As a primary school teacher (about to retire, thank God) I agree that many children are not used to doing what their parents tell them to do.  When I apply the school rules strictly, some of them are initially quite shocked.

Unfortunately, some of them twist their parents around their little fingers and insist that they come in and assure me what little darlings they are.

That's the real problem: the current generation of parents.
A missionary from Yorkshire to the primitive people of Lancashire

ComptonNewbie

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Sometimes.

And sometimes not.

I have close experience on an autistic child.  Prior to this, I held strong beliefs that this was an excuse for poor parenting, lack of discipline and many other shortcomings.  I have changed my mind.  Whilst there are many who who use this label as an excuse for poor behaviour (by parent and child), there is a minority who have really do appear to have this condition.  Shouting doesn't help.  Long explanations don't help.  Occasionally, a diagram or comic-strip cartoon might help, but not often.  Sometimes he is stuck in a bubble, very lonely and unable to find or communcate with planet earth.  If it is due to parenting, I am sure his parents would dearly listen to any sincere advice of experience.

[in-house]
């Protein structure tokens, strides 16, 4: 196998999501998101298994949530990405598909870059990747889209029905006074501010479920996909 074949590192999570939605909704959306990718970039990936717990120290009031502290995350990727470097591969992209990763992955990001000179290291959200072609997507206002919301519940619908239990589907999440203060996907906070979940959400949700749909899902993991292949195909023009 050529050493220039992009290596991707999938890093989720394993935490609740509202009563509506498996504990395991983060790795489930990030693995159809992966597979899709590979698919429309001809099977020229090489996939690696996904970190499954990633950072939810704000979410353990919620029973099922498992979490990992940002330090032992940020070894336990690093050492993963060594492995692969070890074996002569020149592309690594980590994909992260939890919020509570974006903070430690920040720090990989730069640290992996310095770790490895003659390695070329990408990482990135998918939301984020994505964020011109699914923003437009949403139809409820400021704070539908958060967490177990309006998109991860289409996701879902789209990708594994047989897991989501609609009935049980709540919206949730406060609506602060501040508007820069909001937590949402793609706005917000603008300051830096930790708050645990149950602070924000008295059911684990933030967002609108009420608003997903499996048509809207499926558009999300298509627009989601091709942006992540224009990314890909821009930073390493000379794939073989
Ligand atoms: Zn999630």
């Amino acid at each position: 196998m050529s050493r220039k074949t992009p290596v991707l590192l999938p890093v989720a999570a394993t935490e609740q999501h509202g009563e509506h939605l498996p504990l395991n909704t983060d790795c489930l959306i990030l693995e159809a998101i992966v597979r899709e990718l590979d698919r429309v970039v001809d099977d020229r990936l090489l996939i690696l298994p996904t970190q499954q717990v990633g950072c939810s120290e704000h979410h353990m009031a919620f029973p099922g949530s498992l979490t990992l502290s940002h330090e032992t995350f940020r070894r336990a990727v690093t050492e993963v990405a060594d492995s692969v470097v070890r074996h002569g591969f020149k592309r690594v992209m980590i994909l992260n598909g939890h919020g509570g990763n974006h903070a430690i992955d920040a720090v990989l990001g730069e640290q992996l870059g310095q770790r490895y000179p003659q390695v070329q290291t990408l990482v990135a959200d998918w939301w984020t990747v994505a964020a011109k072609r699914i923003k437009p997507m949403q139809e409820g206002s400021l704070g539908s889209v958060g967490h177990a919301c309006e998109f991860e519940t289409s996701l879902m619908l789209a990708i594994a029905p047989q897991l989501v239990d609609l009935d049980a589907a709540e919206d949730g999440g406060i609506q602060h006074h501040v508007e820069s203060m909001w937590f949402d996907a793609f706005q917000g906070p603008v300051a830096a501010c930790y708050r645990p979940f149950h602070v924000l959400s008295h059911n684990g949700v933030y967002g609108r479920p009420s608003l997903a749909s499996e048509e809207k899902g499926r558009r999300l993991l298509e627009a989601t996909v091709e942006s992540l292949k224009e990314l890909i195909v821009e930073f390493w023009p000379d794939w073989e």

The one thing in his favour is that he will sit through an organ concert in near silence (classical or light music).  Music appears to be the one path that is open between him and others.

Simon

MusingMuso

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Sometimes.

And sometimes not.

I have close experience on an autistic child.  Prior to this, I held strong beliefs that this was an excuse for poor parenting, lack of discipline and many other shortcomings.   I have changed my mind.  Whilst there are many who who use this label as an excuse for poor behaviour (by parent and child), there is a minority who have really do appear to have this condition.  Shouting doesn't help.  Long explanations don't help.  Occasionally, a diagram or comic-strip cartoon might help, but not often.  Sometimes he is stuck in a bubble, very lonely and unable to find or communcate with planet earth.  If it is due to parenting, I am sure his parents would dearly listen to any sincere advice of experience.

The one thing in his favour is that he will sit through an organ concert in near silence (classical or light music).  Music appears to be the one path that is open between him and others.